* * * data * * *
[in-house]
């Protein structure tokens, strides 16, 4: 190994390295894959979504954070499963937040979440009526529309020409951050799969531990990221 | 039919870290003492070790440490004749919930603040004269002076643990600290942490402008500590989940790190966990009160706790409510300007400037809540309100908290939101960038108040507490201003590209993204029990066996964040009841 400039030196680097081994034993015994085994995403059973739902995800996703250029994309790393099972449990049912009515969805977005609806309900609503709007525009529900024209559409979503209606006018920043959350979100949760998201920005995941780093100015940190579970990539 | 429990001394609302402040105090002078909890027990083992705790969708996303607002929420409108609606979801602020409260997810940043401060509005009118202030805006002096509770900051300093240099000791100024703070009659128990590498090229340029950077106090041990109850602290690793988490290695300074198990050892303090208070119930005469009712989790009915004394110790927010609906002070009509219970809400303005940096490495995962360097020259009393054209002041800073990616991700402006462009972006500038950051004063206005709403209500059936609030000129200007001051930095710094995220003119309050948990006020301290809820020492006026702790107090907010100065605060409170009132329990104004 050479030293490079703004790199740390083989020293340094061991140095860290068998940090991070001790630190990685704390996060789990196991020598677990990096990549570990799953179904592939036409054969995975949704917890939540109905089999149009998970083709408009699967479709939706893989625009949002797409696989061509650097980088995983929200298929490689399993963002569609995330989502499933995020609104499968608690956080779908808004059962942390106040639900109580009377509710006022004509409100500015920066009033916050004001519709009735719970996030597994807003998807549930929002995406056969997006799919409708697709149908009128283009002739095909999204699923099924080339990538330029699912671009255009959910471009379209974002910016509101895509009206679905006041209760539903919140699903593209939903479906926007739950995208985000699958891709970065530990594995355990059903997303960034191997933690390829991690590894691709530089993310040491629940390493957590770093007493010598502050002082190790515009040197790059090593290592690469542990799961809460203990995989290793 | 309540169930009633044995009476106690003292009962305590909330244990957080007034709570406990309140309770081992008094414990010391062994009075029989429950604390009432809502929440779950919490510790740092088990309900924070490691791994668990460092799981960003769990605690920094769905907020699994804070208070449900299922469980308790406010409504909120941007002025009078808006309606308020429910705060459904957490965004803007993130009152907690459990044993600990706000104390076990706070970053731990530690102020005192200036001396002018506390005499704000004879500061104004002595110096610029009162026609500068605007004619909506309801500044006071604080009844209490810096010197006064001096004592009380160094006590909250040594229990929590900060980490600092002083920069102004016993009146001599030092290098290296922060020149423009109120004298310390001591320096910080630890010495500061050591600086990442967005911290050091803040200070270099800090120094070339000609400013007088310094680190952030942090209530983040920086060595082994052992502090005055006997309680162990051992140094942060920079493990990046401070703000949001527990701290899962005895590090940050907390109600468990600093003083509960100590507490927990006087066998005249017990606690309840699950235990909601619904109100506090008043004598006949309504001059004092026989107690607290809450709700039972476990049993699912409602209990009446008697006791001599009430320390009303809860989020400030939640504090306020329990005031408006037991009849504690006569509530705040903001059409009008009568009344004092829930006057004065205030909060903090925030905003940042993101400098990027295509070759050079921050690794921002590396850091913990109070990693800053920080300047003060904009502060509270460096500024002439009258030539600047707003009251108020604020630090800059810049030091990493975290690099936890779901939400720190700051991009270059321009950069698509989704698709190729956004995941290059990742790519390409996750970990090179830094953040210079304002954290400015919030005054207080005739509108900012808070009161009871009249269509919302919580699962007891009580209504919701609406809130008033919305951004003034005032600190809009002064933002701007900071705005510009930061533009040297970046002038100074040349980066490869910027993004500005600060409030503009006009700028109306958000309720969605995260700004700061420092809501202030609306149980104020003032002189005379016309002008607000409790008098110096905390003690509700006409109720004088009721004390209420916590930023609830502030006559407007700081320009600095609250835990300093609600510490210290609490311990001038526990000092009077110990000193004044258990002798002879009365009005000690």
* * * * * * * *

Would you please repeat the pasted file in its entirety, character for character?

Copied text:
[in-house]
């Protein structure tokens, strides 16, 4: 190994390295894959979504954070499963937040979440009526529309020409951050799969531990990221 | 039919870290003492070790440490004749919930603040004269002076643990600290942490402008500590989940790190966990009160706790409510300007400037809540309100908290939101960038108040507490201003590209993204029990066996964040009841 400039030196680097081994034993015994085994995403059973739902995800996703250029994309790393099972449990049912009515969805977005609806309900609503709007525009529900024209559409979503209606006018920043959350979100949760998201920005995941780093100015940190579970990539 | 429990001394609302402040105090002078909890027990083992705790969708996303607002929420409108609606979801602020409260997810940043401060509005009118202030805006002096509770900051300093240099000791100024703070009659128990590498090229340029950077106090041990109850602290690793988490290695300074198990050892303090208070119930005469009712989790009915004394110790927010609906002070009509219970809400303005940096490495995962360097020259009393054209002041800073990616991700402006462009972006500038950051004063206005709403209500059936609030000129200007001051930095710094995220003119309050948990006020301290809820020492006026702790107090907010100065605060409170009132329990104004 050479030293490079703004790199740390083989020293340094061991140095860290068998940090991070001790630190990685704390996060789990196991020598677990990096990549570990799953179904592939036409054969995975949704917890939540109905089999149009998970083709408009699967479709939706893989625009949002797409696989061509650097980088995983929200298929490689399993963002569609995330989502499933995020609104499968608690956080779908808004059962942390106040639900109580009377509710006022004509409100500015920066009033916050004001519709009735719970996030597994807003998807549930929002995406056969997006799919409708697709149908009128283009002739095909999204699923099924080339990538330029699912671009255009959910471009379209974002910016509101895509009206679905006041209760539903919140699903593209939903479906926007739950995208985000699958891709970065530990594995355990059903997303960034191997933690390829991690590894691709530089993310040491629940390493957590770093007493010598502050002082190790515009040197790059090593290592690469542990799961809460203990995989290793 | 309540169930009633044995009476106690003292009962305590909330244990957080007034709570406990309140309770081992008094414990010391062994009075029989429950604390009432809502929440779950919490510790740092088990309900924070490691791994668990460092799981960003769990605690920094769905907020699994804070208070449900299922469980308790406010409504909120941007002025009078808006309606308020429910705060459904957490965004803007993130009152907690459990044993600990706000104390076990706070970053731990530690102020005192200036001396002018506390005499704000004879500061104004002595110096610029009162026609500068605007004619909506309801500044006071604080009844209490810096010197006064001096004592009380160094006590909250040594229990929590900060980490600092002083920069102004016993009146001599030092290098290296922060020149423009109120004298310390001591320096910080630890010495500061050591600086990442967005911290050091803040200070270099800090120094070339000609400013007088310094680190952030942090209530983040920086060595082994052992502090005055006997309680162990051992140094942060920079493990990046401070703000949001527990701290899962005895590090940050907390109600468990600093003083509960100590507490927990006087066998005249017990606690309840699950235990909601619904109100506090008043004598006949309504001059004092026989107690607290809450709700039972476990049993699912409602209990009446008697006791001599009430320390009303809860989020400030939640504090306020329990005031408006037991009849504690006569509530705040903001059409009008009568009344004092829930006057004065205030909060903090925030905003940042993101400098990027295509070759050079921050690794921002590396850091913990109070990693800053920080300047003060904009502060509270460096500024002439009258030539600047707003009251108020604020630090800059810049030091990493975290690099936890779901939400720190700051991009270059321009950069698509989704698709190729956004995941290059990742790519390409996750970990090179830094953040210079304002954290400015919030005054207080005739509108900012808070009161009871009249269509919302919580699962007891009580209504919701609406809130008033919305951004003034005032600190809009002064933002701007900071705005510009930061533009040297970046002038100074040349980066490869910027993004500005600060409030503009006009700028109306958000309720969605995260700004700061420092809501202030609306149980104020003032002189005379016309002008607000409790008098110096905390003690509700006409109720004088009721004390209420916590930023609830502030006559407007700081320009600095609250835990300093609600510490210290609490311990001038526990000092009077110990000193004044258990002798002879009365009005000690």